Sunday, September 23, 2012

The Need to be Social

Every year about this time I start to question why I want to write. It’s difficult. Not everyone will like my work. I still have a day job so can’t be very successful. All of these thoughts permeate my thoughts and drive me to question what type of life I want to live. Do I want to continue to fill my spare time writing, fill my thoughts with stories? If you have been reading this blog long, you would know my answer. I cannot imagine giving up writing. It is who I am. If I give up, then I would have to go through a big identity crisis most accept only when encountering “mid-life.”

But it never fails. This time of year the thoughts come around again to question my drive. The cause is simple. Ever since I was fifteen, I have been attending writer’s conferences. And, typically, these conferences happen in the fall and winter months. I need that yearly rejuvenation. I need to mingle with other writers. I need to feel inspired by stories. There is nothing more exhilarating than talking with other writers. Knowing they think like I do, that they love the same thing I do. We swap stories, swap recommendations and just recharge the batteries.
I once read that writers tend to suffer from bouts of depression, more so than the average person. I think many can recall depressed writers in history…Poe comes to my mind. I remember feeling relieved when I heard this. I know, I know. That sounds crazy. But I often find myself, especially when I am alone for hours on end, drifting into my thoughts. My mood shifts and I feel the weight of melancholy. I never understood it. I am a happy individual. I am blessed with a great family and awesome friends. Yet, these moments would come. But, even crazier, the moments often lead to the greatest breakthroughs in my writing. I have the best ideas and the biggest surge in these times. I can’t explain it, but I know it exists.

Part of the reason I think writers tend to be depressed is that it is a solitary job. In fact, if others are in the room while I’m writing, it often stifles everything. I need to be alone. I need to let my characters keep me company. I love it on some levels and hate it on others. What I love of conferences is that social piece otherwise missing. I can mingle with people like me. I can socialize with others who know what it means to have voices in their head (and not think of a tight, white jacket). It’s time to start looking for the next writer’s conference. It’s time to recharge my batteries. It’s time to steal away from the glow of my computer screen and seek out human contact. That’s the only way to stay out of the history books as yet another lonely, depressed, drunk writer.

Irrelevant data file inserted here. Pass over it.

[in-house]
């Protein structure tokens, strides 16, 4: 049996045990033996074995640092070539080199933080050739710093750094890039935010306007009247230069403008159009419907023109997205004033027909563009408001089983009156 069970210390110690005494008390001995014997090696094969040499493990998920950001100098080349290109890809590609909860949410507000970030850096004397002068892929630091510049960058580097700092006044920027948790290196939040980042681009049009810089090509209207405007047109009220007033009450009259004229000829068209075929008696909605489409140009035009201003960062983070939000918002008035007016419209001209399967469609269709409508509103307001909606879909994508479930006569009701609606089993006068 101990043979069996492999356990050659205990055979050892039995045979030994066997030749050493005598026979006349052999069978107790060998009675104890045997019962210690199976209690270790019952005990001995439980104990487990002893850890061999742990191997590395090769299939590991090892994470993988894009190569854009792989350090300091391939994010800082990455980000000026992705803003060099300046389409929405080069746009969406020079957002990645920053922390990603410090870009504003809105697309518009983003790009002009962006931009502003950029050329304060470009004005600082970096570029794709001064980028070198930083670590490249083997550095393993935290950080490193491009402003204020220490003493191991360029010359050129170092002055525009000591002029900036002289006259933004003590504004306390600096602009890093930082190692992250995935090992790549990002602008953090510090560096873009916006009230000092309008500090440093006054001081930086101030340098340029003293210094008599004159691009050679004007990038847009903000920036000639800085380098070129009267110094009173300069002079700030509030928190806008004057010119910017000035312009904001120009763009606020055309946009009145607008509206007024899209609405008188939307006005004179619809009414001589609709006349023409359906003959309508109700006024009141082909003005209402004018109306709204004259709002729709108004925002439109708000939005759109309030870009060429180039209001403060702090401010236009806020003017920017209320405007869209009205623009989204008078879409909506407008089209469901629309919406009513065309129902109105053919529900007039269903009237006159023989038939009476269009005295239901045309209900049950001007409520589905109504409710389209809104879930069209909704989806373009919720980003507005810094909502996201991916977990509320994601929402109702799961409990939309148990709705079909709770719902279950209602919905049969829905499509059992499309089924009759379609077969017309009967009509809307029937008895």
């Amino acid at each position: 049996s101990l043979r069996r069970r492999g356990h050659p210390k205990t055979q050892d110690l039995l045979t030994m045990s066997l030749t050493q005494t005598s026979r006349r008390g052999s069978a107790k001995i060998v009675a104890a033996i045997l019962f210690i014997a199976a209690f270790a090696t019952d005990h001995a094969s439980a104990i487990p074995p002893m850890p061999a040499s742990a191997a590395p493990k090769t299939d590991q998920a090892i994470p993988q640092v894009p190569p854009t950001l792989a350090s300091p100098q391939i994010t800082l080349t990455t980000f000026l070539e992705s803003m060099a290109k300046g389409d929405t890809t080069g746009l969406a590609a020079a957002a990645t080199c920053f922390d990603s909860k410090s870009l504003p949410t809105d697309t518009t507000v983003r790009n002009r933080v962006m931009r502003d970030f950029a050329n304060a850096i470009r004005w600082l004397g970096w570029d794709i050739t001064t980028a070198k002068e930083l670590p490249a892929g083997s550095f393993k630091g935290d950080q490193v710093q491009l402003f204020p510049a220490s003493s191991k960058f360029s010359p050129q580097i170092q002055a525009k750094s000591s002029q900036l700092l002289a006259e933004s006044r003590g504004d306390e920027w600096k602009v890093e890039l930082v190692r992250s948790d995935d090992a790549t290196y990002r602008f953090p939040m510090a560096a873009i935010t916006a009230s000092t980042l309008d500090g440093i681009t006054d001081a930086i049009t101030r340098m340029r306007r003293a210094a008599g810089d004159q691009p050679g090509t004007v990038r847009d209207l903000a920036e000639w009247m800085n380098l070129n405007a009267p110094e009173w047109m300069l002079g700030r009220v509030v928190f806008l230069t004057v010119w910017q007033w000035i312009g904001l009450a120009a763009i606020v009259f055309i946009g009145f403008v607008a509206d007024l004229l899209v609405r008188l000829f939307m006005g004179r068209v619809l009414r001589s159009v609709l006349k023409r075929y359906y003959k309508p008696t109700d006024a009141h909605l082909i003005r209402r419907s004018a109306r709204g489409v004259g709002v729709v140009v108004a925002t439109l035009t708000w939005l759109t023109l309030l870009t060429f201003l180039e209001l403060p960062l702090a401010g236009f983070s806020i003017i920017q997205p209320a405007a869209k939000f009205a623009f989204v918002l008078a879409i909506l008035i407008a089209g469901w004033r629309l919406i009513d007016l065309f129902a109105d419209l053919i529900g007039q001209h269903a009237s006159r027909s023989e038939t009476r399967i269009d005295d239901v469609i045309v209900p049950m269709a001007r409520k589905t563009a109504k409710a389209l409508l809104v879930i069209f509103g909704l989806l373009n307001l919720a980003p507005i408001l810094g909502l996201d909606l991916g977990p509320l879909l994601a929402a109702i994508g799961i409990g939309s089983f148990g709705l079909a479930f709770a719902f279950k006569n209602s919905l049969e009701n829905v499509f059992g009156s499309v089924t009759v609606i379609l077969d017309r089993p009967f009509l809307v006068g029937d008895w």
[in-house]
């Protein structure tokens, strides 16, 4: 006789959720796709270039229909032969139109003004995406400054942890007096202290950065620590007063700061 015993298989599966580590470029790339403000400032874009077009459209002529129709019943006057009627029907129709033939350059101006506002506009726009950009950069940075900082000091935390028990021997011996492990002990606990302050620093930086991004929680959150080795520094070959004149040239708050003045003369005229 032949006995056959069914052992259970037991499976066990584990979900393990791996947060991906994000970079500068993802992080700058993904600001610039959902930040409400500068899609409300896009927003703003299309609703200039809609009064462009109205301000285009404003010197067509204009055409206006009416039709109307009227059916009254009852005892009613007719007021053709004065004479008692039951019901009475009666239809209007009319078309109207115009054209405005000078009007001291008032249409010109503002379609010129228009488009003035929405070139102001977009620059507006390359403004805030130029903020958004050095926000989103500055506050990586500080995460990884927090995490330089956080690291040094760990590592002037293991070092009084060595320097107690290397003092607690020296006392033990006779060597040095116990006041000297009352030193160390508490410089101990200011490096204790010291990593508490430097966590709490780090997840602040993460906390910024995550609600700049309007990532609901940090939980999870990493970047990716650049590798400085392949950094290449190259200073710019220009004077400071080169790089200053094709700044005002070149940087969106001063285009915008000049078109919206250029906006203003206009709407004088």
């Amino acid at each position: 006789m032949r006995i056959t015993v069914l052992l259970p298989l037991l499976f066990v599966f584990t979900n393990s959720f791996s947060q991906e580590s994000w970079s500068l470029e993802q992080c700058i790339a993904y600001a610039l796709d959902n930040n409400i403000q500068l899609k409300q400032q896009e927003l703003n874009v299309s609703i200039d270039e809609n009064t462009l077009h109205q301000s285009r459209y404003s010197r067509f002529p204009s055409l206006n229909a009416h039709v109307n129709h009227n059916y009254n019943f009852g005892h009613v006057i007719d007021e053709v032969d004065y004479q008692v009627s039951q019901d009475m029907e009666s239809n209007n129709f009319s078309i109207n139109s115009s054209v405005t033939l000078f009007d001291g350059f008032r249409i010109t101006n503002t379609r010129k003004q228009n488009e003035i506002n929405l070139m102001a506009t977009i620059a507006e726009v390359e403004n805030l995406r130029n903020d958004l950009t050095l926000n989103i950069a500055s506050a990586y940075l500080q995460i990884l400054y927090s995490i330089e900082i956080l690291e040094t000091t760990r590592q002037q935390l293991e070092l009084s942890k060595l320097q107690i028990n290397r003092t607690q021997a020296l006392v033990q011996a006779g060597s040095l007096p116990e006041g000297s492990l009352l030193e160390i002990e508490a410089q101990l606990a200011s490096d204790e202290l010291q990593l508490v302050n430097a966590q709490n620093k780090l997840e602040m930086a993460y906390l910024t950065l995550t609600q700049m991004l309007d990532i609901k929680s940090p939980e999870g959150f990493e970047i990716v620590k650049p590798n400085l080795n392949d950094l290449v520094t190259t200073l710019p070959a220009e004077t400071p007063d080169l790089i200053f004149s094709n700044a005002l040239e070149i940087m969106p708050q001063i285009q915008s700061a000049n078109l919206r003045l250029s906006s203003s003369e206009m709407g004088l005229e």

Sunday, September 16, 2012

The Warm Up

It seemed like for a long time when I attended conferences, everyone was selling a writing prompt book. Many proclaimed they would strengthen character development or writing suspense. As a young writer, I would purchase these books, excited to “be” in the business. I laugh now because these books have sat untouched on my shelf at home along with other books proclaiming the key to writing the next breakout novel or the best mystery novel. They make me “look” like a writer at the very least. I mean, when you walk into a professor’s office you would expect to see text books in their field. When you walk into a lawyer’s office, you would expect to see law books. Likewise, when you walk into a writer’s “office” you would expect to see books on the craft of writing. The difference is I would certainly hope the professor and lawyer actually read the books on their shelves. But for me, my books turned into nothing better than those cardboard cutouts used to “fill” shelves in furniture stores.